Red Meat

There is a phrase among political scientists, wonks, and people who otherwise have no life like me, called “red meat.”  It means political issues that excite your core constituency, and has typically been used in reference to the Republican Right.

Why red meat?  Well, in the red/blue Republican/Democrat system, Republicans are “red.”  Also the Right tends to be identified with carnivores as opposed to vegetarian liberals etc – more on that later.

So Republican red meat tends to focus on opposing abortion, gun rights (which I favor), limiting immigration, foreign policy paranoia (everyone is out to kill America), militarism, and possibly most of all, lowering taxes.



Class warfare!  Tax the rich, jail the bankers, universal healthcare, bring back unions, $15 minimum wage.  Make “red” mean what it used to mean!

Sometimes people are afraid to raise red meat issues.  For example, there are a lot of black middle class leaders who are afraid to really go on the offensive against the harsh continuation of racism in the USA.  Precisely why is complicated; some are bought off or have a much more comfortable income than most blacks, and some are just afraid to be seen as extreme or “racist against white people.”

We socialists are often afraid to bring out our class warfare red meat.  Sometimes we are painfully unaware that the word “socialism” itself is no longer something holding us back, but actually a word that attracts people to us.  The same with “class warfare” – we are so used to hearing FOX News use it as a bad thing that we forget that, for many people, anything FOX describes as a negative must be a positive.  Occupy exploded in a way that other movements simply do not, because it was about class warfare: the 99% versus the 1%, a literal occupation of the financial district.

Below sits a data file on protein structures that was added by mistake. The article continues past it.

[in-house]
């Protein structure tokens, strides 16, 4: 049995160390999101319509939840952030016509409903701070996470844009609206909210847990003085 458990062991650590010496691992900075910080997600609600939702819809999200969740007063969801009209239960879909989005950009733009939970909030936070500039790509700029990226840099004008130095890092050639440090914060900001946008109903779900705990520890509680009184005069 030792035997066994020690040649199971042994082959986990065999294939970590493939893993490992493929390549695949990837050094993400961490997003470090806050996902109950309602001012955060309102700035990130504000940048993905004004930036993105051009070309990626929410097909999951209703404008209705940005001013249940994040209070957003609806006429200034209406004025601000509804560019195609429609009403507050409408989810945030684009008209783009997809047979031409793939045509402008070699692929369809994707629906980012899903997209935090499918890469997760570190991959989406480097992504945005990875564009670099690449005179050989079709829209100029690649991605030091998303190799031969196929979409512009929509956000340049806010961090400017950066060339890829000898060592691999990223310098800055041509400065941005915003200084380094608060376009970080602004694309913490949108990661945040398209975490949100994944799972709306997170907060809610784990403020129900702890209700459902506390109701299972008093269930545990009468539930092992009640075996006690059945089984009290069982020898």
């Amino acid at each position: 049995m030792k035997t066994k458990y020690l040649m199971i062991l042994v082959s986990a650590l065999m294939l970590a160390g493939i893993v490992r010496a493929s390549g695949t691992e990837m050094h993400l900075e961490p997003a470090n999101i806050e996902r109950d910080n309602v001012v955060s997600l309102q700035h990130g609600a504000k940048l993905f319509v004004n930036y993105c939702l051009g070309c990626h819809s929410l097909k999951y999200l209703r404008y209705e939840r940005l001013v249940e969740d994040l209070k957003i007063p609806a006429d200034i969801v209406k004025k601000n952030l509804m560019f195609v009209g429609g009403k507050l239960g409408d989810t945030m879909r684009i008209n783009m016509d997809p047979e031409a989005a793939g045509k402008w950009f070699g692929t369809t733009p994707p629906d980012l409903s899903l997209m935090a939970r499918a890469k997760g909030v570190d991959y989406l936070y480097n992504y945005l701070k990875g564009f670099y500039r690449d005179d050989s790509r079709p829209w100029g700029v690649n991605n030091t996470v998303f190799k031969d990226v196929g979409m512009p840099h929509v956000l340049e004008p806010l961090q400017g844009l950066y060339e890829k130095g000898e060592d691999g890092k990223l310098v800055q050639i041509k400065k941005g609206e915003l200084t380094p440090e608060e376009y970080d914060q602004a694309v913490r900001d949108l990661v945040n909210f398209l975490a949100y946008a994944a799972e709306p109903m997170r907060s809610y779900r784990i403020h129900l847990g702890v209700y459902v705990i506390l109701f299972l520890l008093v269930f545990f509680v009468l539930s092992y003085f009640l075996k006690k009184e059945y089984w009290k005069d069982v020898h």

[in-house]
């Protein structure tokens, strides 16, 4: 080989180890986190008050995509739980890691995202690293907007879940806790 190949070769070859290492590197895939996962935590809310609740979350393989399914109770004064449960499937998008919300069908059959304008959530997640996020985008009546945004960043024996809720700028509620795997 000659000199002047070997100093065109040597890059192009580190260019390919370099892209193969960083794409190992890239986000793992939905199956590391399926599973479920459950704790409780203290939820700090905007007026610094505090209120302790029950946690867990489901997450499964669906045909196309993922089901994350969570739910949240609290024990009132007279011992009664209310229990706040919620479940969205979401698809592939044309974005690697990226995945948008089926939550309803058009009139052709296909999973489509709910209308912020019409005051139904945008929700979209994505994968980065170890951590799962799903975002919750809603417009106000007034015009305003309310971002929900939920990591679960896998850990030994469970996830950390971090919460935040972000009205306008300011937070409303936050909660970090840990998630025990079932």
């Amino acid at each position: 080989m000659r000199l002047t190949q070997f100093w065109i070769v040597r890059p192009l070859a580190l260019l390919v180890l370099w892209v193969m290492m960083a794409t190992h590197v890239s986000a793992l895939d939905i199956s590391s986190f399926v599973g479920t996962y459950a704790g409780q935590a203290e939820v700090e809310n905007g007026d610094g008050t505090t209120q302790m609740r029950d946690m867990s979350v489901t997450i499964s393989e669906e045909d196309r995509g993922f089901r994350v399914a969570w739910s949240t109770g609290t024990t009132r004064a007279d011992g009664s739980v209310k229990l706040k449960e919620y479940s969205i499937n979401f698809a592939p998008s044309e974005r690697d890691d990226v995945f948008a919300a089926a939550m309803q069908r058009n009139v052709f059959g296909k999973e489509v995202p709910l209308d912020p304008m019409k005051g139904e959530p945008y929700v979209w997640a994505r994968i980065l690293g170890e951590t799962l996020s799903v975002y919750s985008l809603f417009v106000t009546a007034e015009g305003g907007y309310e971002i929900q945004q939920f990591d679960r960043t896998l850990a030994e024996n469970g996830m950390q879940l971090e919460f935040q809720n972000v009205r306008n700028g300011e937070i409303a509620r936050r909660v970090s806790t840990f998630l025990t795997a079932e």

It seems that, post-Occupy, most of the Left has horribly forgotten that class warfare is what made Occupy successful.  The Left since Occupy, probably more from lack of self-awareness or persistence of memory than anything else, has distanced itself from its roots: Marxist, based on economics, based on class warfare and inciting people’s anger against the wealth distribution and their place in the economic hierarchy.  Instead it seems to have continued its usual trend-following, or trend-cycling, obsessive focus with one pet issue, and then another, and then another.  It’s not that other issues don’t matter – they do – but the Left almost always makes the mistake of entirely forgetting to discuss class or the standard of living while focusing on these issues.  Basically it fails to walk and chew gum at the same time.